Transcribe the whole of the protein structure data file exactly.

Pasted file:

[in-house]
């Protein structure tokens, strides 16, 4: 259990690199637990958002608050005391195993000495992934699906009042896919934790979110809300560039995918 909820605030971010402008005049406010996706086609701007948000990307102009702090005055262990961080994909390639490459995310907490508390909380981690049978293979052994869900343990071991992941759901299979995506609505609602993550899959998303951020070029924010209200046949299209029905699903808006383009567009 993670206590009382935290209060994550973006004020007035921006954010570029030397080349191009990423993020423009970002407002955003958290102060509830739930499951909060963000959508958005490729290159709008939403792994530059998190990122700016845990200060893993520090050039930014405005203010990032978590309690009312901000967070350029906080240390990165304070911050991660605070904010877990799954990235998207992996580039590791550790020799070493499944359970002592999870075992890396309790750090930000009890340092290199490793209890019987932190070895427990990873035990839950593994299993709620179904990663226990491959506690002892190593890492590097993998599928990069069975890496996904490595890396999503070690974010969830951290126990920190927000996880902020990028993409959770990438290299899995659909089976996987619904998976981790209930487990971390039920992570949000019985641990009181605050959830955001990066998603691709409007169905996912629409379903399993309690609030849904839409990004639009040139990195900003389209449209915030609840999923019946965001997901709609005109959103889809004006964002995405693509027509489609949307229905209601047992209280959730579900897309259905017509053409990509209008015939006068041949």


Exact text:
[in-house]
């Protein structure tokens, strides 16, 4: 259990690199637990958002608050005391195993000495992934699906009042896919934790979110809300560039995918 909820605030971010402008005049406010996706086609701007948000990307102009702090005055262990961080994909390639490459995310907490508390909380981690049978293979052994869900343990071991992941759901299979995506609505609602993550899959998303951020070029924010209200046949299209029905699903808006383009567009 993670206590009382935290209060994550973006004020007035921006954010570029030397080349191009990423993020423009970002407002955003958290102060509830739930499951909060963000959508958005490729290159709008939403792994530059998190990122700016845990200060893993520090050039930014405005203010990032978590309690009312901000967070350029906080240390990165304070911050991660605070904010877990799954990235998207992996580039590791550790020799070493499944359970002592999870075992890396309790750090930000009890340092290199490793209890019987932190070895427990990873035990839950593994299993709620179904990663226990491959506690002892190593890492590097993998599928990069069975890496996904490595890396999503070690974010969830951290126990920190927000996880902020990028993409959770990438290299899995659909089976996987619904998976981790209930487990971390039920992570949000019985641990009181605050959830955001990066998603691709409007169905996912629409379903399993309690609030849904839409990004639009040139990195900003389209449209915030609840999923019946965001997901709609005109959103889809004006964002995405693509027509489609949307229905209601047992209280959730579900897309259905017509053409990509209008015939006068041949």